South Korea’s Kim has an unhappy ending

SEOUL, South Korea (Washington Post) – This should be the golden year for Kim Dae-jung, insist those who remain loyal. His final year as the president of South Korea, they say, ought to be filled with national affection and appreciation.

After all, they point out, he saved the economy, bringing the country back from the brink of default in the 1997-1998 economic crisis. By his own force of will, he set the nation on a new course of reconciliation with its old enemy, North Korea. He remade South Korea’s image by bringing home a Nobel Peace Prize, won for brave principle and integrity, and topped it off by co-hosting a splendid World Cup soccer tournament.

But there is little love for Kim Dae-jung in his homeland.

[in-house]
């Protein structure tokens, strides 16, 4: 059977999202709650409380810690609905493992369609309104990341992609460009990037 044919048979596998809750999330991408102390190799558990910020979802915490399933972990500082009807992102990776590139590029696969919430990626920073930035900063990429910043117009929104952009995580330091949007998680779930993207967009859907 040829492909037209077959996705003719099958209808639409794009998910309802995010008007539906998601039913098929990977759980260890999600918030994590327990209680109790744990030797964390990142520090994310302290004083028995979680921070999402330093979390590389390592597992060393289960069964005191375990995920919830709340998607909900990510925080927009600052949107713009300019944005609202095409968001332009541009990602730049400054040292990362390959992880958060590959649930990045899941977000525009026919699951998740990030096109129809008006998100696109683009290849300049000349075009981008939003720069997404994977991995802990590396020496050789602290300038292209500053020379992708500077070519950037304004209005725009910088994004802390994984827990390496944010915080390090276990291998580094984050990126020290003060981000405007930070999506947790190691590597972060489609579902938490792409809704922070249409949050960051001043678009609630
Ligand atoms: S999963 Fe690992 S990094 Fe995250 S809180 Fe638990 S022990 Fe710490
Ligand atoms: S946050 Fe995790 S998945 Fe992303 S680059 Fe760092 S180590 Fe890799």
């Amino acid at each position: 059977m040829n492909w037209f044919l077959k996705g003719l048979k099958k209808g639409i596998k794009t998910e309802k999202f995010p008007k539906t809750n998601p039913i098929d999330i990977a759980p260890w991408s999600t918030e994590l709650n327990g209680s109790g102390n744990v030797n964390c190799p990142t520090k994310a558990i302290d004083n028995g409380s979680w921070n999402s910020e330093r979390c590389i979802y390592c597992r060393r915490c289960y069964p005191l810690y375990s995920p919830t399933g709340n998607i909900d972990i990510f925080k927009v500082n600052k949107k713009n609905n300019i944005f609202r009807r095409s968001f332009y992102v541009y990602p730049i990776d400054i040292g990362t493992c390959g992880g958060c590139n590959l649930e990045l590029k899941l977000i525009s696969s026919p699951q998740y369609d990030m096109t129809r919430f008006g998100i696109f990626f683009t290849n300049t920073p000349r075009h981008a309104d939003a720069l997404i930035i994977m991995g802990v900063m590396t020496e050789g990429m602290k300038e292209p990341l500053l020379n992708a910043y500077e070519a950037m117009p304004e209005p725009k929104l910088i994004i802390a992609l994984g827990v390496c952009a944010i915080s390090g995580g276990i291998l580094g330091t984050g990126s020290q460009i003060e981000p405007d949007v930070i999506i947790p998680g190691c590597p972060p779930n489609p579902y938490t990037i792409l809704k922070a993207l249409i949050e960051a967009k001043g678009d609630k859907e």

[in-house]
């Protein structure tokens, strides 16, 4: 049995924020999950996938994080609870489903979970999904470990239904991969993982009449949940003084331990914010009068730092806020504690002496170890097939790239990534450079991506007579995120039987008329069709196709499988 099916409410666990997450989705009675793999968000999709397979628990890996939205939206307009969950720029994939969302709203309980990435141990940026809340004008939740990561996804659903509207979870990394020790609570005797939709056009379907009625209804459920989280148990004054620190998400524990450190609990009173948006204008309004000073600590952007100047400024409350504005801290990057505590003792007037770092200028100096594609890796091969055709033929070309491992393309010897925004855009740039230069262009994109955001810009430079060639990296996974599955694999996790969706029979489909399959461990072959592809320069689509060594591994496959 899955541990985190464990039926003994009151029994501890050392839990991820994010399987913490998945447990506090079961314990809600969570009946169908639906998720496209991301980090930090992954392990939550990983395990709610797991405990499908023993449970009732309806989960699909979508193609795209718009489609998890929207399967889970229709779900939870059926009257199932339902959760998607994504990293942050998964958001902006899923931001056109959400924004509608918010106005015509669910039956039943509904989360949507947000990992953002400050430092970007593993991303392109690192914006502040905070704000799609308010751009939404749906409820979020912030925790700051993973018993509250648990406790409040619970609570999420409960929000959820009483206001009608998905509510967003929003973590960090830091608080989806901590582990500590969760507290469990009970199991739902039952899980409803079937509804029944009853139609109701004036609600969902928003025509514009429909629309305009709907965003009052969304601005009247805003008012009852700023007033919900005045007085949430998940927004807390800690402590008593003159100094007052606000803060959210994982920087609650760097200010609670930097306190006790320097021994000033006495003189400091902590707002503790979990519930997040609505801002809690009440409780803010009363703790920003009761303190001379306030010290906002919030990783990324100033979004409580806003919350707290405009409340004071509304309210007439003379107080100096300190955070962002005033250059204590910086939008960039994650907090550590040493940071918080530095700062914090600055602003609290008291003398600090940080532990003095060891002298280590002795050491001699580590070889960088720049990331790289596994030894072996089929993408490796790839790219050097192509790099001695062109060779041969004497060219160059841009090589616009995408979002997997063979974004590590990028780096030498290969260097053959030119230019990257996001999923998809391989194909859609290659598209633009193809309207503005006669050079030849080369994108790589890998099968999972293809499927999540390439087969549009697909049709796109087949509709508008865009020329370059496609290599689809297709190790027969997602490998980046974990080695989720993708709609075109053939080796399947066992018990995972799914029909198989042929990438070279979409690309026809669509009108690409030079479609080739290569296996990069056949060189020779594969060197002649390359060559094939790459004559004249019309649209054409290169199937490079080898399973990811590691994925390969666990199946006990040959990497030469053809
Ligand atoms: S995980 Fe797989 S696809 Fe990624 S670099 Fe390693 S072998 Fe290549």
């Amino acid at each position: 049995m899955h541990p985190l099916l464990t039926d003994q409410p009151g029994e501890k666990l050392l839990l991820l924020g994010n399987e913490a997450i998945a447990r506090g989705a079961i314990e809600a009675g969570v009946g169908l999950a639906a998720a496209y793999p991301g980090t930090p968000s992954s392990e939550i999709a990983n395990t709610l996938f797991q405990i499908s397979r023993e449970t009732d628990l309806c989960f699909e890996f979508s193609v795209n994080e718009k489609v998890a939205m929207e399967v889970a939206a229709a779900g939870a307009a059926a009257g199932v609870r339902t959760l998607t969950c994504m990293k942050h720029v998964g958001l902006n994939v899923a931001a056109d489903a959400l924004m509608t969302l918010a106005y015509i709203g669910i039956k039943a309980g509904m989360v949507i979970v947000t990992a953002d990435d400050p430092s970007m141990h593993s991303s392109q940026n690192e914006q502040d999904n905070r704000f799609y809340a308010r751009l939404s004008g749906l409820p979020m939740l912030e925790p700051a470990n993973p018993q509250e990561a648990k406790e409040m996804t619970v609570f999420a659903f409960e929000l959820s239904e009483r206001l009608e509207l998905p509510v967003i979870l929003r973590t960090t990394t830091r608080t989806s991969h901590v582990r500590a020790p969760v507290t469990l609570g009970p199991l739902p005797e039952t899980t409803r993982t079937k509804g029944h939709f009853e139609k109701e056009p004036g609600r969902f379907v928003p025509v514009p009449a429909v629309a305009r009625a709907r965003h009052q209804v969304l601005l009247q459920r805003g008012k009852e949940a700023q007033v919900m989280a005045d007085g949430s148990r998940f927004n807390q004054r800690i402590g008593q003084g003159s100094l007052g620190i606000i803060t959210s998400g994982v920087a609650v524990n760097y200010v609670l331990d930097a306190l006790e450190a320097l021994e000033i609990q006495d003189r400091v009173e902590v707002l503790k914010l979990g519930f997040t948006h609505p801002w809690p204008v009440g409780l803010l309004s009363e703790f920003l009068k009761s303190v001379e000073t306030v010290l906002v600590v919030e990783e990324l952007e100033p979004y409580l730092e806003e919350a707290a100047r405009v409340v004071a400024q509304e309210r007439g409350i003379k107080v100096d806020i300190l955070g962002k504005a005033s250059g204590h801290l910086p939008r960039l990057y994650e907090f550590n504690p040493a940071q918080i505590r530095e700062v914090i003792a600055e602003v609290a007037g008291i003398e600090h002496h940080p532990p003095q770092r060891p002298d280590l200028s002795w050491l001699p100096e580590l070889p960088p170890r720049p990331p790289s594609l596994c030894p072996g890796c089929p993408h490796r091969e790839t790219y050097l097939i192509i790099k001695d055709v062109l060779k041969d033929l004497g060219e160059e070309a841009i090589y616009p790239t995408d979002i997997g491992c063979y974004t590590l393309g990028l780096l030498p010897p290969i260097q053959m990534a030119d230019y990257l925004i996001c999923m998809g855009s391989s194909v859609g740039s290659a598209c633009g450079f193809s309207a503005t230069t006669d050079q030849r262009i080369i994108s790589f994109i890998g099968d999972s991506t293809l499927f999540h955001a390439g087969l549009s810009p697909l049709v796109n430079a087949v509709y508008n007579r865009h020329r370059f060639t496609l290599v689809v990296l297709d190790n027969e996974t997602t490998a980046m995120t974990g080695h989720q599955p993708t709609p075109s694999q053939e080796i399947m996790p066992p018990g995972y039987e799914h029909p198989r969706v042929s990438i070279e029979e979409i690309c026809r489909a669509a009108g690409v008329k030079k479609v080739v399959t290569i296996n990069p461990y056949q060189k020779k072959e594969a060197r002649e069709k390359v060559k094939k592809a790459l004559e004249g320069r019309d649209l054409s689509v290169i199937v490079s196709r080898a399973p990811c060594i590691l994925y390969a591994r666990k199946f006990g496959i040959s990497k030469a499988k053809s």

Instead of a statesman retiring with respect, he is finishing his political life scorned or ignored by his countrymen. He is reduced to being a figurehead brought out by aides to try to show that at 76, he is still healthy and relevant.

His political stock is negligible. Parliament has bluntly rejected his last two nominees for prime minister, and Kim resigned from his own Millennium Democratic Party to try to save it, but it is likely to split up anyway. The party’s nominee to replace him is going nowhere in the polls.

Even as his hallmark “sunshine policy” of openhanded friendship with North Korea belatedly shows results, his potential successors disown the strategy, and the public dismisses it as naive.

Kim’s admirers describe Kim’s tragedy in Shakespearean terms: The strengths that brought him to office became the very factors that have helped bring about his public downfall.

He won the presidency with a reputation of unbending moral rectitude. When he took office in 1997, he doggedly pursued a lifelong vision of reconciliation with North Korea despite howls that he was giving away too much to the hostile Communist regime.

But in office, he maintained the stubborn unwillingness to compromise that served him well as a political dissident. It backfired on him as president.